Thursday, May 16, 2019

Targeting the Middle Market

One budding entrepreneur wrote up a business plan in which the health services are such that most people should utilize them. Almost everyone should or could use the new treatment plans to improve their health, and thus a lot of other outcomes. The proposed price for the service was $200+/wk for the 12-week plan. This person picked that price because it was less than current providers, and seemed reasonable.

My question to this person: how many people in the neighborhood can afford the services? We’ve all heard that half or more of households don’t have the savings to pay an extra $400 bill (for car repair, house repair, education fees, etc.). So how many people can afford $800 each month for 3 months. If they haven’t hit the limit on credit cards, they would just go further in debt.
What the Bureau of Labor Statistics tracks for discretionary income does not include expenditures for telephone, education, dining out (they count only expenditures on groceries) and what others might include as necessity.

The table shows yearly discretionary income. Half of the households have  $800/mo discretionary income, or less. Now you’ve limited your potential market by 50%.

The other aspect is brought out by a conversation with another business owner. He was revisiting his strategy and contemplating a shift to higher-end projects, and getting away from the lower-end repair work. At the higher-end installations, there are fewer clients period. And there may be more competitors wanting to do the larger projects as well. Therefore, on the high-priced proposals, you need a strategy to win every one of them. 

At the lower-end, it takes a lot more clients to make up the revenue. Capacity may be an issue. Price may be the only competitive dimension as well; it’s hard to sell your competitive advantage of service, lead-time, delivery, etc when the margins are slim. Why not target the middle market: those clients wanting/affording the middle of the scale size project? Instead of competing on 10 projects of $100,000 each, work to get the 100 at $10,000 or 1,000 jobs at $1,000 each. Figuring out how to get the 100-1000 is easier than the 10,000 (or even the 10 very specialized, very competitive because they’ll look for several quotes). 

Monday, April 29, 2019

No Recession...Yet?

There’s a biblical saying that building your house on rock is better than building it on sand. It’s meant to have you check your beliefs for soundness and reliability. We’ve all probably built sand castles on the beach out of reach of the current wave action, only to watch the tide increase and the waves wash those things we carefully built away. If we think the tide’s not going to rise ever, we are fooling ourselves. When is the economic tide of recession coming?

Many economists are saying a recession is not coming...yet. This is based on current economic indicators. However, using an example from N.N. Taleb’s The Black Swan, is this a lot like the analogous turkey on an American farm on November 15 thinking life is just going to continue as it always has...not realizing that Thanksgiving Day is within the next two weeks and that life as it knows it is going to ‘change’? America, since the Great Recession of 2008, has had 10 years of continuing economic growth. The current President has promised more of the same. Our sand castle is currently out of reach of the waves.

But will it continue? Are there signs that the tide is coming in?

Consumer expenditures on durable goods has decreased; 3 of the 4 categories show reduction. Half of the non durable good sectors show a drop as well. Residential investments has decreased continuously for the last year. Exports were about the same as a year ago just before the tariffs hit. (One of the reasons exports were strong in 2018 was because of an exceptional loading in 2nd quarter as tariffs were announced and put in place; likewise imports were also exceptionally strong one quarter later.) Commercial real estate investment has decreased for the past 4 quarters. Capital equipment investments have been softening for the last 2 years; companies are not spending their increased profits on expansion.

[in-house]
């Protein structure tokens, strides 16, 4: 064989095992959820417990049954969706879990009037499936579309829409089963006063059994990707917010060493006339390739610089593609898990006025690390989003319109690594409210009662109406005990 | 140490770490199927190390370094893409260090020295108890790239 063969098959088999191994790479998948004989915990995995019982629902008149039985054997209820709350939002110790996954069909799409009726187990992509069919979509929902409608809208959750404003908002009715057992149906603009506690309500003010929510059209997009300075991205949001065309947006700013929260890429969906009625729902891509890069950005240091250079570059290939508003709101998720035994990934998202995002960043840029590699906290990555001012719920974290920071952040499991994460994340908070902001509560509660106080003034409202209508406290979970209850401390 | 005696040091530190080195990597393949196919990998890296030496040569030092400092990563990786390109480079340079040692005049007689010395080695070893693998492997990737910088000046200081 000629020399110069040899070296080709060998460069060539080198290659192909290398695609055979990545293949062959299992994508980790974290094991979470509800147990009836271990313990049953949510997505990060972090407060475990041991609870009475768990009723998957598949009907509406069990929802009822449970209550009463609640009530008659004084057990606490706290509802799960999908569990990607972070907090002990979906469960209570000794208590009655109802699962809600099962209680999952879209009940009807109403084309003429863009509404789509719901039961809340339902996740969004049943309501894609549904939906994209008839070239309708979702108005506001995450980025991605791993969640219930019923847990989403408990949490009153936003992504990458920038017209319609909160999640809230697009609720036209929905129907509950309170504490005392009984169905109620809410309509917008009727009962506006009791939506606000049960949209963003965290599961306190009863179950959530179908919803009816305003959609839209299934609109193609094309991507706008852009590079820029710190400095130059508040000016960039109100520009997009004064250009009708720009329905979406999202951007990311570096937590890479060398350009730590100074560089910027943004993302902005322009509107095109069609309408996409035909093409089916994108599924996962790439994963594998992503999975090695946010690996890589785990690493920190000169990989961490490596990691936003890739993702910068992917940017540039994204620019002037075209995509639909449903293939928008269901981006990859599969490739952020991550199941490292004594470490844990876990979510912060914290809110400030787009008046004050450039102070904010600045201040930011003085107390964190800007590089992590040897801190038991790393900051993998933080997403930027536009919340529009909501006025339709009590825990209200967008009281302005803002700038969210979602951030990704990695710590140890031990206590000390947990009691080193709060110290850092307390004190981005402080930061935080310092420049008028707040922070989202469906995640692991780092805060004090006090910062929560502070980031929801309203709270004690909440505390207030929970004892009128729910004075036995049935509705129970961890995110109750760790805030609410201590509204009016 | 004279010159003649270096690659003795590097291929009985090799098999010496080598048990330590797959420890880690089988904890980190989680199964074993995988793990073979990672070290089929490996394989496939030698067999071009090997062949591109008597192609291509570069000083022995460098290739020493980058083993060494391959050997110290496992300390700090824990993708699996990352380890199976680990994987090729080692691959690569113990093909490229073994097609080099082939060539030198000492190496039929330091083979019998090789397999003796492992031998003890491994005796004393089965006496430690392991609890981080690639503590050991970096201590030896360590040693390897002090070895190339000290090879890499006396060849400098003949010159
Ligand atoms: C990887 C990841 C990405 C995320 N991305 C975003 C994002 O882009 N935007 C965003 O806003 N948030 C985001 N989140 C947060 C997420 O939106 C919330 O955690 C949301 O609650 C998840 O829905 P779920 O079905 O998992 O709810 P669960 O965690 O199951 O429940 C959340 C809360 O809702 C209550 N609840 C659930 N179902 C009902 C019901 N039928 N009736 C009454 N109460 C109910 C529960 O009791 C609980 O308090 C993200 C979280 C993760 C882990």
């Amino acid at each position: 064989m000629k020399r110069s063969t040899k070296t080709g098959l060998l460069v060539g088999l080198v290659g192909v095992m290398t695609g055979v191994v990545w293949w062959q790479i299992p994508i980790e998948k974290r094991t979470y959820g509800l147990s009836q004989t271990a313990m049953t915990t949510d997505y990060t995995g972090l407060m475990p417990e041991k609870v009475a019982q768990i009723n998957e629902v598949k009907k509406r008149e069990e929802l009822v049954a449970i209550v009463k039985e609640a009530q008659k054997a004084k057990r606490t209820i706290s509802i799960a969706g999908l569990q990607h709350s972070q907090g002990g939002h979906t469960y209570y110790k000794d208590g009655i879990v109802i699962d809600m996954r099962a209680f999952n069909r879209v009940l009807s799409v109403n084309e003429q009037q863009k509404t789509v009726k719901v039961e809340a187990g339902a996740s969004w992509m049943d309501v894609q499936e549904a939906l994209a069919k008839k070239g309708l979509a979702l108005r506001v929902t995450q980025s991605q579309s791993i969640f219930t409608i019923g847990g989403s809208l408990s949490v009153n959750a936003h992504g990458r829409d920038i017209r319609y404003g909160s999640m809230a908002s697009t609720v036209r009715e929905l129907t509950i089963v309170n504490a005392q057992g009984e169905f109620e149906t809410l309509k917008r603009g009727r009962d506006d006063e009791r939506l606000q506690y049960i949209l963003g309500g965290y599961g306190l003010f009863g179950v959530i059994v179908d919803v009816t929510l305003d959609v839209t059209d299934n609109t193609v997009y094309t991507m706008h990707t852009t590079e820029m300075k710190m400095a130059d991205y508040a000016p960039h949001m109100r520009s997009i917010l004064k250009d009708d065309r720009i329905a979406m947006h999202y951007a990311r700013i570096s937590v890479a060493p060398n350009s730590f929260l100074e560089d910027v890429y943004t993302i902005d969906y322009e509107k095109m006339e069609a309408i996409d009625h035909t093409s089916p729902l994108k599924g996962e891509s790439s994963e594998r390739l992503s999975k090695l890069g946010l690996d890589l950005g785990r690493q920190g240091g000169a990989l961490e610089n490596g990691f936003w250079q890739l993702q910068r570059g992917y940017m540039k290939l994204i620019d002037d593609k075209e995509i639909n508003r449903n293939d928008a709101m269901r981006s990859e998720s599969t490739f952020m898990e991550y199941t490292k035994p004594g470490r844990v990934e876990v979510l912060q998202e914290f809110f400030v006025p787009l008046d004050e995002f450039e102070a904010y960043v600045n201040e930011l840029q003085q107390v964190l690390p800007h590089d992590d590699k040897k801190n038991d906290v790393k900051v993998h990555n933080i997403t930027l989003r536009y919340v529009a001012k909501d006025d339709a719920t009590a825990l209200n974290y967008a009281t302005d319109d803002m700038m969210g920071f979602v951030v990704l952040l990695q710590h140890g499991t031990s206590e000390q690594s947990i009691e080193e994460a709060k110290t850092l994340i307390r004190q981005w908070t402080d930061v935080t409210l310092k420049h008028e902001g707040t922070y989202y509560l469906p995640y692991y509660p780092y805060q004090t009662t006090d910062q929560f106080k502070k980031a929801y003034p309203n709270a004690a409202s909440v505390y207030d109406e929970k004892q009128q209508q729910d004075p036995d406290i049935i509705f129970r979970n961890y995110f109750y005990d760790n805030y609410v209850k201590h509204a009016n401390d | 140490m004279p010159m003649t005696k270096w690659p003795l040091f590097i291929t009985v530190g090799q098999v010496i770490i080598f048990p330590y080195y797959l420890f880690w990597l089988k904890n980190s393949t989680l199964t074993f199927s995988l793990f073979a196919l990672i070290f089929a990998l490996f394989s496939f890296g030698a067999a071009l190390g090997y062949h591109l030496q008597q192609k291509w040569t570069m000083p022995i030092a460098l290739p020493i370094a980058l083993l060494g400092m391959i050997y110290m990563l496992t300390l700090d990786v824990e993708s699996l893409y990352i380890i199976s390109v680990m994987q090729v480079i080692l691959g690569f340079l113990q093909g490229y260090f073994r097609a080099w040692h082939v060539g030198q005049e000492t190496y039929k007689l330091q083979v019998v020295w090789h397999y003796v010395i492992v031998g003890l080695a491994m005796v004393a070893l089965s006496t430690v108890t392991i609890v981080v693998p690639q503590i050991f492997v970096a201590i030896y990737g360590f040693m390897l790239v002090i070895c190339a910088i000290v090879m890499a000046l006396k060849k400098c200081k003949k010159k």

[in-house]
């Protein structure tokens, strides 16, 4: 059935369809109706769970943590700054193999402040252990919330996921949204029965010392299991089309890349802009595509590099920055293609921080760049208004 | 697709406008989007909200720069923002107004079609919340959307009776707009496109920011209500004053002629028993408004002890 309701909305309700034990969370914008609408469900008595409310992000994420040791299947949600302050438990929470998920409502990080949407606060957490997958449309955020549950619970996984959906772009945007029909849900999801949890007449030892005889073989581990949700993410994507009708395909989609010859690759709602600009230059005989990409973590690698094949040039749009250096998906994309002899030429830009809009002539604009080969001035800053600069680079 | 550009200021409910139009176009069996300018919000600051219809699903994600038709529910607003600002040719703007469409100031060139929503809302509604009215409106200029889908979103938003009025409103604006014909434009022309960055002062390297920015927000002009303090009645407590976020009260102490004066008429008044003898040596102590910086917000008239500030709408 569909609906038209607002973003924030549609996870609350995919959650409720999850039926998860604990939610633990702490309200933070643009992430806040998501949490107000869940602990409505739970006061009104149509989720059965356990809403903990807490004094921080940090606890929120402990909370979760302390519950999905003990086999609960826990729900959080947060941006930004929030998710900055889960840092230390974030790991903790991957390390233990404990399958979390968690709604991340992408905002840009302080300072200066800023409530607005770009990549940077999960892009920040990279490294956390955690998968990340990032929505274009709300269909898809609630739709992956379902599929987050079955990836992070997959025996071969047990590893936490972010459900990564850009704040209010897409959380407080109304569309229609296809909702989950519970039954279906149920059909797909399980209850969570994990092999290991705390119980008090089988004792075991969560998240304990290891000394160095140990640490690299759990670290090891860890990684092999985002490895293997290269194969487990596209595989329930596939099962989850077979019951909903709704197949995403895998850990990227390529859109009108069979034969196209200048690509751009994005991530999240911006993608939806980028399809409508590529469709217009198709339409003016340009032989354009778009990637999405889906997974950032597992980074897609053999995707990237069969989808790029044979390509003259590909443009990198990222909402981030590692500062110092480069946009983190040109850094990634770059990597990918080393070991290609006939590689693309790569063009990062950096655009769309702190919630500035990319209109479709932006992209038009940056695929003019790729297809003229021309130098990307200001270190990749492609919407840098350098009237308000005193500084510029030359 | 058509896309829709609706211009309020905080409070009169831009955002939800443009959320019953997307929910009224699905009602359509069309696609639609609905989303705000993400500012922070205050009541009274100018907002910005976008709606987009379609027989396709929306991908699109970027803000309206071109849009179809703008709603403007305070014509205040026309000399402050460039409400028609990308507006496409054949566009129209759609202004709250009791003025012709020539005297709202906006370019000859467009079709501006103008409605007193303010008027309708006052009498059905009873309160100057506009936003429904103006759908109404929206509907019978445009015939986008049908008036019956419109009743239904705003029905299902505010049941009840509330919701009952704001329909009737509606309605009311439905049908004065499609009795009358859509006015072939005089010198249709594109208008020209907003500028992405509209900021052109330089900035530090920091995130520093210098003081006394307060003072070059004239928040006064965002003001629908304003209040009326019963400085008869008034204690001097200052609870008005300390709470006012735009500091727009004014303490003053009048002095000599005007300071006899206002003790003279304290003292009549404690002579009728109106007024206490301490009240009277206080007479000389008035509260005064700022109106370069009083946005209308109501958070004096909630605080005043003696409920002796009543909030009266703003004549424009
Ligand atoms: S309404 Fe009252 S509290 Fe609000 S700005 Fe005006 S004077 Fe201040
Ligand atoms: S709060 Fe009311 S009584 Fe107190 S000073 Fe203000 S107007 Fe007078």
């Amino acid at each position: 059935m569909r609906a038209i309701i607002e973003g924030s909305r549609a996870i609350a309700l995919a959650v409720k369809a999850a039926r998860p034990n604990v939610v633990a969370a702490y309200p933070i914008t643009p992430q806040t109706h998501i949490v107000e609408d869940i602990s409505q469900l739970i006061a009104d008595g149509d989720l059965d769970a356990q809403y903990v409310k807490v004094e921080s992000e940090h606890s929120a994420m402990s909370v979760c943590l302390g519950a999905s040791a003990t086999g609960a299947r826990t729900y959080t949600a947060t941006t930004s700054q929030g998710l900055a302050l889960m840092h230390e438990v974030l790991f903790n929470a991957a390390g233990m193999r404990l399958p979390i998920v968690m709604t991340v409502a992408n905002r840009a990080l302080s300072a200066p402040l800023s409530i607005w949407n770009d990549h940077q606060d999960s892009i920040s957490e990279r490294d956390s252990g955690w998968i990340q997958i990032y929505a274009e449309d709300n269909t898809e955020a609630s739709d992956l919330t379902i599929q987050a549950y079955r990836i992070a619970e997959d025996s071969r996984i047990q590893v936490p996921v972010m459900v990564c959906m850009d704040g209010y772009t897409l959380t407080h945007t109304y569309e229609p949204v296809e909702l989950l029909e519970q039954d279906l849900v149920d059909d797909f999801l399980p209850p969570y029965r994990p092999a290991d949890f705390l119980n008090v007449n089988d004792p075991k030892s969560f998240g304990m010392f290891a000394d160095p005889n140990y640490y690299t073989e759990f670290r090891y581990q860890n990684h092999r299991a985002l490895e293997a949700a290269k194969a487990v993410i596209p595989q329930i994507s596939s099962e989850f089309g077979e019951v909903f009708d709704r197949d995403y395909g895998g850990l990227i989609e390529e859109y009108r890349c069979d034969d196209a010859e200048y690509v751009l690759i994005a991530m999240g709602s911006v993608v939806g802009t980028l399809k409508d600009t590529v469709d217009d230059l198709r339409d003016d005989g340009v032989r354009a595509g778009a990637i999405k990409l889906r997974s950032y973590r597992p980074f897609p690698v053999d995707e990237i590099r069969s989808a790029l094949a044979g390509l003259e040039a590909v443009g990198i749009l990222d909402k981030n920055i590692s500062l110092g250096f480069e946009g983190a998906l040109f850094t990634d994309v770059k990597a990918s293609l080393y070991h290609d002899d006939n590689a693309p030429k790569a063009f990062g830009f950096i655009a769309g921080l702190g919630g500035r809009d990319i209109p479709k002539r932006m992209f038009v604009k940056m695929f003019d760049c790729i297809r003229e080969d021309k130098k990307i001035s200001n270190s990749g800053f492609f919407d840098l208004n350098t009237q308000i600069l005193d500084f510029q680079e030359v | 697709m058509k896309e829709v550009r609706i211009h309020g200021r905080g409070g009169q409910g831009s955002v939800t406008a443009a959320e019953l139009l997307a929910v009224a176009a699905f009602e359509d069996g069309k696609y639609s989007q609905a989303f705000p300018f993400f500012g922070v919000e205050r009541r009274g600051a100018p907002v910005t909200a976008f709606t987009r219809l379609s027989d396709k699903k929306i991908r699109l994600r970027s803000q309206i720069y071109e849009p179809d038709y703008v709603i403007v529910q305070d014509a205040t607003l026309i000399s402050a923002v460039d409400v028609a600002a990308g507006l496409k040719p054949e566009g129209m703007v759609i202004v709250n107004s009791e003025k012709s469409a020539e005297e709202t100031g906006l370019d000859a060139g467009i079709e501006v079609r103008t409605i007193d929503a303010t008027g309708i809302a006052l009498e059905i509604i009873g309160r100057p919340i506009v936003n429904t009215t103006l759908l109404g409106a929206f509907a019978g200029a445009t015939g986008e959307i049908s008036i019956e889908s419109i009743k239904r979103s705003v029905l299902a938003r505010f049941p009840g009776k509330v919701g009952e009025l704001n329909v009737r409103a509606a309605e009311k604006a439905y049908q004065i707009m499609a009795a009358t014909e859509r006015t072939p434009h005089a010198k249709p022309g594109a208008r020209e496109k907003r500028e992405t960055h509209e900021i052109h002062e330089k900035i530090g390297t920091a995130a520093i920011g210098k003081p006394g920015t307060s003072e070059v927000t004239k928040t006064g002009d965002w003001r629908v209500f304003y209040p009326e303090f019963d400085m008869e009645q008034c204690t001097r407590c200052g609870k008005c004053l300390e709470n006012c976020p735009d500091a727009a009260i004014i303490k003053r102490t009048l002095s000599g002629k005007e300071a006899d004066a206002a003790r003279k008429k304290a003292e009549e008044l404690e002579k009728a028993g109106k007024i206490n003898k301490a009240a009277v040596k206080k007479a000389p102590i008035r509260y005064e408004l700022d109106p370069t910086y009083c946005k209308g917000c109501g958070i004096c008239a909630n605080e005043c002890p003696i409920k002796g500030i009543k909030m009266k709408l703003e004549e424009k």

Agriculture is being hit, buoyed a bit by government assistance in response to China’s closing markets for many cattle and crops. Construction is down the last 3 quarters ( though not as deep as the 3 consecutive quarters in 2015). Motor vehicles had their biggest drop in 4 years on top of an atypical 3rd quarter slump. Job postings are greater than the number of unemployed, meaning this will hinder business growth and survival rates. Only 22 states had year-over-year nonfarm employment growth, which means a majority of states did not (28, of course).

Stock market investments in technology companies are made 84% of the time in unprofitable companies—a level not seen since the dot-com bubble popped when 86% of the companies didn’t make a profit. If people’s market value crashes, how will they retrench? And more worrying, it’s not just individuals who will reduce their spending because they think they need to save more since the market’s doing worse...pension funds and other institutional investors can’t provide a solid monetary foundation for their clients. University endowments shrink, tuition goes up and student debt climbs past its record-setting trillion dollar level...maybe affecting a generation or more opportunity for post-secondary education.

Just as its foolish to think that a policy or procedural change in one part of a business won’t affect another—optimization in one area might actually create inefficiencies in another—economic changes in one sector affect the others positively and negatively. It seems there are more ripples beginning in the recession pond than in the boom pond. When ripples ‘here’ join ripples ‘over there’ then the real waves start and pretty soon your sand castle is being washed out to sea.